Europe’s project to develop an independent global navigation satellite system (GNSS) could translate into €50bn of business for the road traffic industry. It holds the potential to benefit goods transporters, ground-based emergency services and the everyday road-user. It will provide a host of technologies that include detection services for road charging firms to fleet monitoring for haulage companies.

Galileo is the European Commission (EC)’s €3.4bn mission to build a civilian-controlled GNSS that will end today’s reliance on the US GPS system and Russia’s GLONASS signals. When it is complete in 2013 it will consist of more than 20 satellites spread evenly around three orbital planes. It is set to benefit businesses in the telecoms, transport and energy sectors.

At a time of increasing economic uncertainty the EC has included the project within its ‘investing in innovations’ strategy in the hope of sparking returns for downstream businesses. EC director of maritime transport, Galileo and intelligent transport systems Fortis Karamitos says that the procurement stage of the programme is now fully underway as it has received financial and political backing.

"In the current economic climate this is very important to Europe. The EC is fully behind the project," says Karamitos.

Galileo and European Geostationary Navigation Overlay Service (EGNOS) – the pre-Galileo system already installed and due to be fully operational in April – are a response to the growing importance of satellite signals. The military operators of the US and Russian systems up and running today cannot guarantee the EU an uninterrupted service, jeopardising the efficiency of road, aerospace and maritime transport systems.

Galileo is aimed at fulfilling four principle services. The "open service" will provide a combination of open signals free of charge, the "safety of life service" promises the transport community a guaranteed enhanced performance, the "commercial service" gives paying users increased accuracy and finally the public regulated service – providing positioning and timing to specific clients.

“It holds the potential to benefit goods transporters, ground-based emergency services and the everyday road-user.”

In addition, it will support search and rescue services and represent Europe’s contribution to the international COSPAS-SARSAT co-operative effort on humanitarian search.

Practical uses for far-out technology

EC head of intelligent transport systems Edgar Thieleman says: "We are working to develop a series of actions to support the road industry."

Thieleman predicts an increase in road-user charging schemes, stemming from top-down climate change policy initiatives in the EU, which will directly benefit from a civilian-controlled, open access GNSS.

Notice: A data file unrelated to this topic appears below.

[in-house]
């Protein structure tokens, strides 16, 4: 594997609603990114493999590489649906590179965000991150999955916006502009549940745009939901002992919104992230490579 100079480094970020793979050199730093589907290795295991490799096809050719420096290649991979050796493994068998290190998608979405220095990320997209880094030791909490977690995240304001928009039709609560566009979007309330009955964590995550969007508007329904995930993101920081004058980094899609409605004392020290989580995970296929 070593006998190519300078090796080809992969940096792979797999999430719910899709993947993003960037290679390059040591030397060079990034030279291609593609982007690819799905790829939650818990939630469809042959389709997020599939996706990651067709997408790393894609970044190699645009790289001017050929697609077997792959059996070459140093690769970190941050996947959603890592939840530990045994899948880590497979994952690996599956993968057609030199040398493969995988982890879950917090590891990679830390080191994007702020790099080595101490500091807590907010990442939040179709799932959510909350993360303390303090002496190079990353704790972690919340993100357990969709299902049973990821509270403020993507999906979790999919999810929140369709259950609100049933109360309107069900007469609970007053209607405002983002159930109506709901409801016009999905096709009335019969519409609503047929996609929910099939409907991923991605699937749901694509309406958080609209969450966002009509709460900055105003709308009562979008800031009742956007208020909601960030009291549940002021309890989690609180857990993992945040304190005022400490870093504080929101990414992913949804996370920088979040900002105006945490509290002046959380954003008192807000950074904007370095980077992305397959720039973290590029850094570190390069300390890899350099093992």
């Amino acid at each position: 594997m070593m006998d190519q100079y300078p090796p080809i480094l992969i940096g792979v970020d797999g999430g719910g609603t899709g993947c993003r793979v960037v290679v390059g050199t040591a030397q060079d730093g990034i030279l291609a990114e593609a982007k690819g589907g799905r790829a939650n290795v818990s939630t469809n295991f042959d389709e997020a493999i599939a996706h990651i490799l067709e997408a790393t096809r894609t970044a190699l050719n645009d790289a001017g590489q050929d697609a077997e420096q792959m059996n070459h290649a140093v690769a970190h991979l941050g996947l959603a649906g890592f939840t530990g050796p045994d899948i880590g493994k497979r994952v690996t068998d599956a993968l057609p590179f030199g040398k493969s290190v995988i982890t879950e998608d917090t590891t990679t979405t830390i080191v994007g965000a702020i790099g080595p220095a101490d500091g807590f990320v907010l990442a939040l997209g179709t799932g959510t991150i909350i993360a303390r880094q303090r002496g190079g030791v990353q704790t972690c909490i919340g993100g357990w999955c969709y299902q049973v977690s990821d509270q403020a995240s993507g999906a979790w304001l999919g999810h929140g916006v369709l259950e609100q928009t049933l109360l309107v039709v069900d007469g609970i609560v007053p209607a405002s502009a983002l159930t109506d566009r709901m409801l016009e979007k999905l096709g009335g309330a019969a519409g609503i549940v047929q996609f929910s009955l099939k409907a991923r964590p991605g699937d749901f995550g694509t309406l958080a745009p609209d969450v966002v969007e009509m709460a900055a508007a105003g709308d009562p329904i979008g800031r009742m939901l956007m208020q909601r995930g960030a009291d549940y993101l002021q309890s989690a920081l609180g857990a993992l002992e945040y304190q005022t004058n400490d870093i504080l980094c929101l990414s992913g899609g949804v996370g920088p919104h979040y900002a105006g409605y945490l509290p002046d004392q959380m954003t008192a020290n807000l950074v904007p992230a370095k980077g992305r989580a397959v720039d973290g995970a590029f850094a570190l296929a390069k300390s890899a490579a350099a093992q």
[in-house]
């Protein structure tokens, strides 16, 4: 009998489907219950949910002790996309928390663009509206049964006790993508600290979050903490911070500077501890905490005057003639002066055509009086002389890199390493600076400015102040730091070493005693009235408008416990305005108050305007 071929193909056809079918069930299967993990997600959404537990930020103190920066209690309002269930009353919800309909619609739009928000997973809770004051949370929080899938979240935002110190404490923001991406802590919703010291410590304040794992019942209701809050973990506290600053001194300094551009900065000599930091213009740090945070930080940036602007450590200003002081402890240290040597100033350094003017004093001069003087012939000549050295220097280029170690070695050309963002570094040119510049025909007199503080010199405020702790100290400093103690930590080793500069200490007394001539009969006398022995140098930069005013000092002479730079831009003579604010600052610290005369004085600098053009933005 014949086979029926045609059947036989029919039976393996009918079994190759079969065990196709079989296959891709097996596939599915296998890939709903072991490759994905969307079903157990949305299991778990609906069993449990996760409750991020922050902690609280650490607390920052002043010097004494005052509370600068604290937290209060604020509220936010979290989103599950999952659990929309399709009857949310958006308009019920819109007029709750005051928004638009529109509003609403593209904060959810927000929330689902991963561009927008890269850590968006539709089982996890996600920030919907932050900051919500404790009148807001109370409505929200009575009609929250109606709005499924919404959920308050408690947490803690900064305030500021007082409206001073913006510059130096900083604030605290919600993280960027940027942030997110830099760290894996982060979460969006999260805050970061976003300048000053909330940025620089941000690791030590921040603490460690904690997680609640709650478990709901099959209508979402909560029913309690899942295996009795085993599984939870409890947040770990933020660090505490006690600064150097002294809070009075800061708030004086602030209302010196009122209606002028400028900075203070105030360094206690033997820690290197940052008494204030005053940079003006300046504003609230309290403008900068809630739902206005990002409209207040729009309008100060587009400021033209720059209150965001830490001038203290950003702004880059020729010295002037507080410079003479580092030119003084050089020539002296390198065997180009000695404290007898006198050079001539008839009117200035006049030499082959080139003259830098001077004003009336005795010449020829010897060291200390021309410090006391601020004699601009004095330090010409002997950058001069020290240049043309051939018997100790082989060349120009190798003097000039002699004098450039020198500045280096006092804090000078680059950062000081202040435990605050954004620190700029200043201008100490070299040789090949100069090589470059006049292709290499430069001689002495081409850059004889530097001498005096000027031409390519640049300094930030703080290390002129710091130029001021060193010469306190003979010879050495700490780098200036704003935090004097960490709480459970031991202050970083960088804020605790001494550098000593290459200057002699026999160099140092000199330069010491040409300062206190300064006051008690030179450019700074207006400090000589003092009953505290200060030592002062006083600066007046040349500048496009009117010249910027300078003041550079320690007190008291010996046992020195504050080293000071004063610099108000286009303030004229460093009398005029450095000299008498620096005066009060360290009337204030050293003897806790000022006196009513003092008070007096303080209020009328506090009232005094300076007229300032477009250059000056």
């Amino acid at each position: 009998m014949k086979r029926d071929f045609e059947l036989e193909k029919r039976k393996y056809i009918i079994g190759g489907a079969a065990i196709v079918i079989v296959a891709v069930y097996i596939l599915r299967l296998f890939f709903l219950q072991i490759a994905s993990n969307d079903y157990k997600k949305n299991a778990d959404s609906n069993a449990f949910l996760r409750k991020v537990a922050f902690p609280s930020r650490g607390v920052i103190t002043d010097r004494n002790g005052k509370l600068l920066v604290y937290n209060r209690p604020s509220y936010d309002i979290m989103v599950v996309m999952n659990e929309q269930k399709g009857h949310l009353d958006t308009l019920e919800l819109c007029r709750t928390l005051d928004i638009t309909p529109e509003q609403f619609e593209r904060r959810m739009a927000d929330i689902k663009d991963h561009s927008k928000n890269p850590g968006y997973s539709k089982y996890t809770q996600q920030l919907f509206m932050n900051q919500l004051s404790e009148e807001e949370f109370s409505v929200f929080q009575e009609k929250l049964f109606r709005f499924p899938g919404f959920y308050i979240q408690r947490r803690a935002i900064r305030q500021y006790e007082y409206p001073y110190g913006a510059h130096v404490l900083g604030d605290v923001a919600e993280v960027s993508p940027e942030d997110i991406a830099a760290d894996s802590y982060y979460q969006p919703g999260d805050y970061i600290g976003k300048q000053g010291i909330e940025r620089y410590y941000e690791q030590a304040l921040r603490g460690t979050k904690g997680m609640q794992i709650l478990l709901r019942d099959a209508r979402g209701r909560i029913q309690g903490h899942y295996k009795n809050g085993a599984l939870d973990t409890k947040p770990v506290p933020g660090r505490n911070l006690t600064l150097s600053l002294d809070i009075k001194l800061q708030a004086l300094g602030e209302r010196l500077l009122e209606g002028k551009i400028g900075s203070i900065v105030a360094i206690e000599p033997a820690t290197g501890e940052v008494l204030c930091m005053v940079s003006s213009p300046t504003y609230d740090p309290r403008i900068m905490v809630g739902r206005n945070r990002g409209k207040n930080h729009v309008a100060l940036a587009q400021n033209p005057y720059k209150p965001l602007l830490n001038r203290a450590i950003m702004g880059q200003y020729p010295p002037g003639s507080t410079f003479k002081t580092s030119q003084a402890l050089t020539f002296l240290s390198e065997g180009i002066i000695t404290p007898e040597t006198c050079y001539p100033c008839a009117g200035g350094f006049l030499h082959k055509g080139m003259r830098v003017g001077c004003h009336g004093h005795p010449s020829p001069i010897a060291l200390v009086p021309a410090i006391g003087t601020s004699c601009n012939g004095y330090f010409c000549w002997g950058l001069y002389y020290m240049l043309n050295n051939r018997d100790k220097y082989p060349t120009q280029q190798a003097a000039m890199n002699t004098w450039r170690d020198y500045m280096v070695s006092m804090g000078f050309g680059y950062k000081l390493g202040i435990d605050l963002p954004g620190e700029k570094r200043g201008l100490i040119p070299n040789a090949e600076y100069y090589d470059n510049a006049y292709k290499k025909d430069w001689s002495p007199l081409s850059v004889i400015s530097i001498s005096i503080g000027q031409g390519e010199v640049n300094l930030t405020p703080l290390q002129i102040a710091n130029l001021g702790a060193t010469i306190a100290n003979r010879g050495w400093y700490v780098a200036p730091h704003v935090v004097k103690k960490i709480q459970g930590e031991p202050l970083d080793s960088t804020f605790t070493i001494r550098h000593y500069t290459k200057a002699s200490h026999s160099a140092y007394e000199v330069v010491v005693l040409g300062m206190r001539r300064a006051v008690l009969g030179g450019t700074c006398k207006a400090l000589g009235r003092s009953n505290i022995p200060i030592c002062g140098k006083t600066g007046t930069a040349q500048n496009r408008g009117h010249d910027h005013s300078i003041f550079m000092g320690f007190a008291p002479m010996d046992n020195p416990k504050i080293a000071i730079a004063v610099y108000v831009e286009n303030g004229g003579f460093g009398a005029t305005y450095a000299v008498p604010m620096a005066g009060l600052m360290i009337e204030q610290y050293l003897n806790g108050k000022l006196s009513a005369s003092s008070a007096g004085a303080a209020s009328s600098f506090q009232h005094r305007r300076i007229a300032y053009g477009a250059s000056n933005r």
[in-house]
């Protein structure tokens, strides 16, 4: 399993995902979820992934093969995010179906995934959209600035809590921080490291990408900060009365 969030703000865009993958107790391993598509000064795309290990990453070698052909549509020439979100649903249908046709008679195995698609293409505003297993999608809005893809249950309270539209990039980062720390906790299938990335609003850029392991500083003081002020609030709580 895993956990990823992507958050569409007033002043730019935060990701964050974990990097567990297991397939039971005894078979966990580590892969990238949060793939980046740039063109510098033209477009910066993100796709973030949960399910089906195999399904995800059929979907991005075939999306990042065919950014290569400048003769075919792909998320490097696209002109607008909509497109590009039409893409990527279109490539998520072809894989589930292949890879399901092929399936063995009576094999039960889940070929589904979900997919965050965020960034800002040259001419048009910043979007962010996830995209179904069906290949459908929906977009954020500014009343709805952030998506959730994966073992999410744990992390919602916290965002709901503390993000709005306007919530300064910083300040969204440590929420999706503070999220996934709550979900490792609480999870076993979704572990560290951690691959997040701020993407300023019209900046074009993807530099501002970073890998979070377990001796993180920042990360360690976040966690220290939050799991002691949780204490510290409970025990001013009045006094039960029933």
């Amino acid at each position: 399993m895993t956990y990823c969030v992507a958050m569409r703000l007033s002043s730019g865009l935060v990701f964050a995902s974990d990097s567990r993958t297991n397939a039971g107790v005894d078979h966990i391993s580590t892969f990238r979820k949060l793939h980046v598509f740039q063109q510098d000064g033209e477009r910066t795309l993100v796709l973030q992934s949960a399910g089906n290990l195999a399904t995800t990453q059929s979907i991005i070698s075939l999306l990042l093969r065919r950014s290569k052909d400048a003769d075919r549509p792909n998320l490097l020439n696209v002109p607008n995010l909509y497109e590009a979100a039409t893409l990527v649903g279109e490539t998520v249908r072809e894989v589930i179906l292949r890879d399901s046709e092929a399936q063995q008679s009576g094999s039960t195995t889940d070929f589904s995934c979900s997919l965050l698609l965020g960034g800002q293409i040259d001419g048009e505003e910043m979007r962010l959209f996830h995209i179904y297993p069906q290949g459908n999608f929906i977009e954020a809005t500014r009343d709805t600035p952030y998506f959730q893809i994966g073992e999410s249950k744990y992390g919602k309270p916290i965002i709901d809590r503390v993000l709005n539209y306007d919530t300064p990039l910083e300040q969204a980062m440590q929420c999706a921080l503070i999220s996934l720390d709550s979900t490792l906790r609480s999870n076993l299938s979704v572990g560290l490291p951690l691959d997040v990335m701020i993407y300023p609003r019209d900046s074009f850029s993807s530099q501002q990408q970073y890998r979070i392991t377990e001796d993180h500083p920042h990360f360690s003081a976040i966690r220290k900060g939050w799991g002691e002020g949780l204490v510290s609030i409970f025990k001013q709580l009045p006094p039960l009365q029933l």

"There is a clear way in the EU that infrastructure charging won’t just be on small, specific parts of the road network but will comprise of much more than a few subsections," he says. Thieleman points to the widespread charging system already established in Germany as an example of how far-reaching pay-as-you-go systems can be a success.

Not only will improved GNSS help in the management of road-user charging schemes, it will also speed up the toll collection for the road-user. Feeding these cost savings on to the firms and the passengers should prove a driver in GNSS take-up.

“The European GNSS programme triggers huge economic and social benefits both upstream and downstream.”

A growing area of potential is in-car satellite navigation systems. There were 600 million vehicles on the road in 2004, of these 160,000 were in the EU. LEK Consulting managing director Giovanni Calia, who has been employed by the EC to assess Galileo’s market potential, estimates that in 2006, 2.5 million cars in the European community had an in-car navigation system and just two years later this figure had exploded to more than 15 million.

Calia says that by 2020 more than 50% of cars will be fitted with satellite navigation and of those that don’t come with it installed, 80% will be post-fitted.

"The European GNSS programme triggers huge economic and social benefits both upstream and downstream," he says. However, a source from another consultancy firm who does not wish to be named says there are "grey areas" in the market potential figures which need to be rectified.

In addition, during December 2008 the commission decided to make Galileo’s effectiveness for intelligent transport systems a priority and is also looking at how safety critical applications – known as Advanced Driver Assistance Systems – can be launched. Along with providing drivers with assistance in route mapping, this will also be able to produce data such as the driver’s relative position to lane boundaries.

Project reaches maximum horsepower

It seems that Galileo has overcome previous funding issues and is now progressing full steam ahead.

"The time to build a successful European GNSS industry is now," says Calia. Partner firms that will receive funding for related R&D work will be announced in February, EGNOS’s operator will be formalised by April and two test-bed satellites are already established.

In addition, the European GNSS Supervisory Authority (GSA) is also working on a virtual library. This will appear in full on the GSA website and details where the funding has been allocated since the project started.

"We think the high visibility of the specific use of public funds will lead to better quality results," says GSA executive director Pedro Pedreira.

By ensuring Galileo technology is fully interoperable with the international systems already in use, a greater accuracy and reliability will be granted to GNSS users from 2013 onwards. With real-time, high-speed data feeds and with a promise that they will be at affordable prices – if not free – space technology well may provide a much needed boost to service providers in the road industry.